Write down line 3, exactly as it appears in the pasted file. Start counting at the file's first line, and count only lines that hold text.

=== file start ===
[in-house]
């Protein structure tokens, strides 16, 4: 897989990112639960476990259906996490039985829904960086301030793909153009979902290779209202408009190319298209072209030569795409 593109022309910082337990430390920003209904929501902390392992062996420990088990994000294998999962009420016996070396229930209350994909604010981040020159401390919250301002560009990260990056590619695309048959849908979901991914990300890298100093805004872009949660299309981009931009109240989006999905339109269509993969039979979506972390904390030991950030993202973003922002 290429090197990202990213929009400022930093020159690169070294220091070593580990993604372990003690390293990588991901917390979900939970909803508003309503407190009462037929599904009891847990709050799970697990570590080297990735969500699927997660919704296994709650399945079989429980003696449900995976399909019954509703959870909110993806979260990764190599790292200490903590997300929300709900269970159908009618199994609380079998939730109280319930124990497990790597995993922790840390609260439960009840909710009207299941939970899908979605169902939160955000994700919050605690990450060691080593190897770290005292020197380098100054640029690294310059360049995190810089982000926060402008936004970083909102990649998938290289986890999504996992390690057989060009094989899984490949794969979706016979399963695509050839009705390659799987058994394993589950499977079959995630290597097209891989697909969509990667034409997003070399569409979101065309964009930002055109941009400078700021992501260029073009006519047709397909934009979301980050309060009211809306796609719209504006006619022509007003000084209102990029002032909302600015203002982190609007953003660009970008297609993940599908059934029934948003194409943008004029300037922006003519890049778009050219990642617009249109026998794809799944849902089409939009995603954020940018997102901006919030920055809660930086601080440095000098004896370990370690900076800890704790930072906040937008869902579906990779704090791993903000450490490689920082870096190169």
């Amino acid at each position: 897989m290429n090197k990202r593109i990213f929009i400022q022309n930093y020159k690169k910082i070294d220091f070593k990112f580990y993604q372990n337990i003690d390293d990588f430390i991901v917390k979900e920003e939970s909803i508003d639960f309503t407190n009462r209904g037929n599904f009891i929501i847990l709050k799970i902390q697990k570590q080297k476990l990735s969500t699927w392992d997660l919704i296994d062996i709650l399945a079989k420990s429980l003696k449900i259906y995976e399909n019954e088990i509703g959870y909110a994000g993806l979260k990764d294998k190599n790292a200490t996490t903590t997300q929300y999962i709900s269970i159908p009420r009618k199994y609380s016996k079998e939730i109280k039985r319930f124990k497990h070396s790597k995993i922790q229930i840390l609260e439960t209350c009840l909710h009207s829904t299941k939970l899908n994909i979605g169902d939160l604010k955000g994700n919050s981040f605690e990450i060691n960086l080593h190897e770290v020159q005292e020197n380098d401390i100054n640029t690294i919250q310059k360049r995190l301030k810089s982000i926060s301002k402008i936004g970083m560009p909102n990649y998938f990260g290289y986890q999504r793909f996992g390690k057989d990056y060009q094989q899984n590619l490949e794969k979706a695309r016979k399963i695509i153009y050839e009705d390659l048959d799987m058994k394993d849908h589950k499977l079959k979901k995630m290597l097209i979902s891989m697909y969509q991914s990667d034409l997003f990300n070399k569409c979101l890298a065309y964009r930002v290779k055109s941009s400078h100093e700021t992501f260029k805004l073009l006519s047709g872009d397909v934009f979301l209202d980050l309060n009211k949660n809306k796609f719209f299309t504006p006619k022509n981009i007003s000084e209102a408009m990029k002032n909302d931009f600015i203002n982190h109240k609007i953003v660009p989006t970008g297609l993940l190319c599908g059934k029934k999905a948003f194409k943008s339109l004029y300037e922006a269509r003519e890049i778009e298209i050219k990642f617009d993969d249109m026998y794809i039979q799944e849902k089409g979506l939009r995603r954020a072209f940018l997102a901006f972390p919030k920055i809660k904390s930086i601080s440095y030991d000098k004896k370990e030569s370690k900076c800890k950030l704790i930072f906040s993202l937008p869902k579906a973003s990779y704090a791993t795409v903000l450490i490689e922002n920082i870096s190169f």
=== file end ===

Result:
């Amino acid at each position: 897989m290429n090197k990202r593109i990213f929009i400022q022309n930093y020159k690169k910082i070294d220091f070593k990112f580990y993604q372990n337990i003690d390293d990588f430390i991901v917390k979900e920003e939970s909803i508003d639960f309503t407190n009462r209904g037929n599904f009891i929501i847990l709050k799970i902390q697990k570590q080297k476990l990735s969500t699927w392992d997660l919704i296994d062996i709650l399945a079989k420990s429980l003696k449900i259906y995976e399909n019954e088990i509703g959870y909110a994000g993806l979260k990764d294998k190599n790292a200490t996490t903590t997300q929300y999962i709900s269970i159908p009420r009618k199994y609380s016996k079998e939730i109280k039985r319930f124990k497990h070396s790597k995993i922790q229930i840390l609260e439960t209350c009840l909710h009207s829904t299941k939970l899908n994909i979605g169902d939160l604010k955000g994700n919050s981040f605690e990450i060691n960086l080593h190897e770290v020159q005292e020197n380098d401390i100054n640029t690294i919250q310059k360049r995190l301030k810089s982000i926060s301002k402008i936004g970083m560009p909102n990649y998938f990260g290289y986890q999504r793909f996992g390690k057989d990056y060009q094989q899984n590619l490949e794969k979706a695309r016979k399963i695509i153009y050839e009705d390659l048959d799987m058994k394993d849908h589950k499977l079959k979901k995630m290597l097209i979902s891989m697909y969509q991914s990667d034409l997003f990300n070399k569409c979101l890298a065309y964009r930002v290779k055109s941009s400078h100093e700021t992501f260029k805004l073009l006519s047709g872009d397909v934009f979301l209202d980050l309060n009211k949660n809306k796609f719209f299309t504006p006619k022509n981009i007003s000084e209102a408009m990029k002032n909302d931009f600015i203002n982190h109240k609007i953003v660009p989006t970008g297609l993940l190319c599908g059934k029934k999905a948003f194409k943008s339109l004029y300037e922006a269509r003519e890049i778009e298209i050219k990642f617009d993969d249109m026998y794809i039979q799944e849902k089409g979506l939009r995603r954020a072209f940018l997102a901006f972390p919030k920055i809660k904390s930086i601080s440095y030991d000098k004896k370990e030569s370690k900076c800890k950030l704790i930072f906040s993202l937008p869902k579906a973003s990779y704090a791993t795409v903000l450490i490689e922002n920082i870096s190169f």